Can a reverse mortgage be used in estate planning?

Unexpected expenses can arise in retirement. An unexpected illness may require long-term care or other unexpected expenses. How can one plan for the unexpected, yet leave a bequest to heirs?

Before the housing crisis, some older Americans facing this issue took out reverse mortgages in order to channel a lump sum loan distribution into a financial product.

A reverse mortgage is a type of loan available to property owners who are age 62 or older. Unlike a traditional mortgage, the borrower does not pay interest during his or her lifetime as long as he or she continues to use the property as a principal residence.

When the individual passes or his or her home is sold or no longer used as a primary residence, the cash, interest, and other finance charges must be repaid.  All proceeds beyond the amount owed belong to the individual’s surviving spouse or estate.  This means any remaining equity can be transferred to heirs.  

The equity in a reverse mortgage could be paid out in a lump sum. Although such distributions could be used to fund a retirement account or assets in a trust, an attorney that focuses on estate planning might caution against risky securities or investments.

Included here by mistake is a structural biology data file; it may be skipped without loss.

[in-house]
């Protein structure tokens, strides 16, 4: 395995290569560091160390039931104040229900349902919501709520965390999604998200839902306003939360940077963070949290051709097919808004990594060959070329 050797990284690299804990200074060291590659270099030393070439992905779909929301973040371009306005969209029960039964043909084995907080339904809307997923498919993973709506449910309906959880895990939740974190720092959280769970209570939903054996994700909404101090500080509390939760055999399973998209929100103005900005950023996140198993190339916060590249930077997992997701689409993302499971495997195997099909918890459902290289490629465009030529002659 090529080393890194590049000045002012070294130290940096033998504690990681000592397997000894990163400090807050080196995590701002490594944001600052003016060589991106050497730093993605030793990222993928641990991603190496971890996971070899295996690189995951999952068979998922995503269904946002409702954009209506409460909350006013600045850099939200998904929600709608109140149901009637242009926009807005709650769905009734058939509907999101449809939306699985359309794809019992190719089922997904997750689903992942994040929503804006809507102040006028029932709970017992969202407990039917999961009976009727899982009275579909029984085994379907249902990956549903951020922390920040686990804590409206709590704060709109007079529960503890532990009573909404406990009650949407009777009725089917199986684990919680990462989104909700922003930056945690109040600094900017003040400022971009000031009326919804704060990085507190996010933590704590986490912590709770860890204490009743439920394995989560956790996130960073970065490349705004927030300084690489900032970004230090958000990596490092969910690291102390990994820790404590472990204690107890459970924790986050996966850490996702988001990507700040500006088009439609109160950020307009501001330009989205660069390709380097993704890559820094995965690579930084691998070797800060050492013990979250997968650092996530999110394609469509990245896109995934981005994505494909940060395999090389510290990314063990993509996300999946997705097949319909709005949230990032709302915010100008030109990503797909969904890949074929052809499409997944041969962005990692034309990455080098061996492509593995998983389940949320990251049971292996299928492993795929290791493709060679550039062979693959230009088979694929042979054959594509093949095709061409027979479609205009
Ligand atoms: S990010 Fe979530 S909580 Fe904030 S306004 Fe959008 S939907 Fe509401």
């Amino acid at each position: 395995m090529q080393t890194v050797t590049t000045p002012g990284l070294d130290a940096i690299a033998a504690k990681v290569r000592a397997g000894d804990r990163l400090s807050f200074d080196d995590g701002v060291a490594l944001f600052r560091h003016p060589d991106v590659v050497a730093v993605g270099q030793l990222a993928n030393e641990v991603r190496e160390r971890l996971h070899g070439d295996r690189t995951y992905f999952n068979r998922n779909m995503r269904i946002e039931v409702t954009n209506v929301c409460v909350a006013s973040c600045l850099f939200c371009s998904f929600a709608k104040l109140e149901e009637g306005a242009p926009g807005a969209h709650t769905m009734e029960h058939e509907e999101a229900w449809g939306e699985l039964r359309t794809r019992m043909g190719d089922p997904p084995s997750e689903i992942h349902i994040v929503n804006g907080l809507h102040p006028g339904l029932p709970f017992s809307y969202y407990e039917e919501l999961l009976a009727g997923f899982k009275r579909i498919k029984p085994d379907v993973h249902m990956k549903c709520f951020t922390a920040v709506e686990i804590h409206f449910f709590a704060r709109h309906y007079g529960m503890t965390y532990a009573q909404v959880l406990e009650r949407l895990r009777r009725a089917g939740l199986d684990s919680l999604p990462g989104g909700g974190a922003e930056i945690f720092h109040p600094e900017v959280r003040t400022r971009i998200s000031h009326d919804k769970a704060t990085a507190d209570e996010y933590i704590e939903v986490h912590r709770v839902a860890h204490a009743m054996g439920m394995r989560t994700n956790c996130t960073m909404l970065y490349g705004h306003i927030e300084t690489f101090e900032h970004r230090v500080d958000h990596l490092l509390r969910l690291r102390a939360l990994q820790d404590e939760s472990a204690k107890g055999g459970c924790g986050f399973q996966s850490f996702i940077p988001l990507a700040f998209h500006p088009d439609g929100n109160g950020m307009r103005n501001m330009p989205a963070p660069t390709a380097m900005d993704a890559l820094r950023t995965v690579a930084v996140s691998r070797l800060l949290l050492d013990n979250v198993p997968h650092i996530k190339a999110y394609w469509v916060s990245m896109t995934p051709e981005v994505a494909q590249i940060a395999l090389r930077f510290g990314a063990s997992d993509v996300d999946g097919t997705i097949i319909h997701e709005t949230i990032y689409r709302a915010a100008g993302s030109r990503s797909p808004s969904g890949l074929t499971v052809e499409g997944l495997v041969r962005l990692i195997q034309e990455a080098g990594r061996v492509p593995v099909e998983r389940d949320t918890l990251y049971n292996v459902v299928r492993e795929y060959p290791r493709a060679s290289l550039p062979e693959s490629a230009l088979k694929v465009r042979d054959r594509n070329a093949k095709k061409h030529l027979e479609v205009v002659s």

For example, time is certainly an important aspect in choosing between different retirement financial products. Many employers offer a Roth 401(k) as an alternative to a traditional 401(k). Choosing between them might hinge on an individual’s remaining work years. 

Said another way, the analysis may depend on whether the tax savings would be better if paid now or later. Those with many income-earning years ahead of them may benefit more from the interest-free appreciation in a Roth IRA or Roth 401(k) plan, where the contributions are taxable up front but then grow tax-free. Those closer to retirement may want the immediate tax advantage of a traditional IRA or 401(k) funded with pretax earnings.

An attorney that focuses on estate planning can help individual choose between all of the options that may be available. 

Source: The New York Times, “Parents, the Children Will Be Fine. Spend Their Inheritance Now,” Ron Lieber, Sept. 19, 2014

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